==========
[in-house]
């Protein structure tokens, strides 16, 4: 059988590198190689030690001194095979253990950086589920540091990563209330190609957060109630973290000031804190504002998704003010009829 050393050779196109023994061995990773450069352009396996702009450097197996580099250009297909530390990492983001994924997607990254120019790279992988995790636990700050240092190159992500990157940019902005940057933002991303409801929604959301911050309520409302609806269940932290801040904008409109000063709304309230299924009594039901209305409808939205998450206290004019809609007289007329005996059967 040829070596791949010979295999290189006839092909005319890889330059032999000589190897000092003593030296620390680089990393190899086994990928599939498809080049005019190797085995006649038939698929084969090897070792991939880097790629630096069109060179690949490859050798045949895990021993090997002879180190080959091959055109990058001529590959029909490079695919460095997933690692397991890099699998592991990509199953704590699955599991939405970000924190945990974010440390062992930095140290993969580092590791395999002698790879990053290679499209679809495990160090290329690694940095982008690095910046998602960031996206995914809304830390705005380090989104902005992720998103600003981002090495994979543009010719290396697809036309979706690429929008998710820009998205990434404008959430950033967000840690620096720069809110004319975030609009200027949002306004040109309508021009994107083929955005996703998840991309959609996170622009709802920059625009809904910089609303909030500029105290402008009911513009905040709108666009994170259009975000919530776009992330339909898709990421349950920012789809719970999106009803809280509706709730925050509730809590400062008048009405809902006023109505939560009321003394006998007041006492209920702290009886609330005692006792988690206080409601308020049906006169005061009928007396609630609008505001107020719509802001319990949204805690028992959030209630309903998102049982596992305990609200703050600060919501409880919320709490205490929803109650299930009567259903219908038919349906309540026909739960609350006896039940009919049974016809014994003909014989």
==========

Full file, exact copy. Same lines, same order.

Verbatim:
[in-house]
């Protein structure tokens, strides 16, 4: 059988590198190689030690001194095979253990950086589920540091990563209330190609957060109630973290000031804190504002998704003010009829 050393050779196109023994061995990773450069352009396996702009450097197996580099250009297909530390990492983001994924997607990254120019790279992988995790636990700050240092190159992500990157940019902005940057933002991303409801929604959301911050309520409302609806269940932290801040904008409109000063709304309230299924009594039901209305409808939205998450206290004019809609007289007329005996059967 040829070596791949010979295999290189006839092909005319890889330059032999000589190897000092003593030296620390680089990393190899086994990928599939498809080049005019190797085995006649038939698929084969090897070792991939880097790629630096069109060179690949490859050798045949895990021993090997002879180190080959091959055109990058001529590959029909490079695919460095997933690692397991890099699998592991990509199953704590699955599991939405970000924190945990974010440390062992930095140290993969580092590791395999002698790879990053290679499209679809495990160090290329690694940095982008690095910046998602960031996206995914809304830390705005380090989104902005992720998103600003981002090495994979543009010719290396697809036309979706690429929008998710820009998205990434404008959430950033967000840690620096720069809110004319975030609009200027949002306004040109309508021009994107083929955005996703998840991309959609996170622009709802920059625009809904910089609303909030500029105290402008009911513009905040709108666009994170259009975000919530776009992330339909898709990421349950920012789809719970999106009803809280509706709730925050509730809590400062008048009405809902006023109505939560009321003394006998007041006492209920702290009886609330005692006792988690206080409601308020049906006169005061009928007396609630609008505001107020719509802001319990949204805690028992959030209630309903998102049982596992305990609200703050600060919501409880919320709490205490929803109650299930009567259903219908038919349906309540026909739960609350006896039940009919049974016809014994003909014989």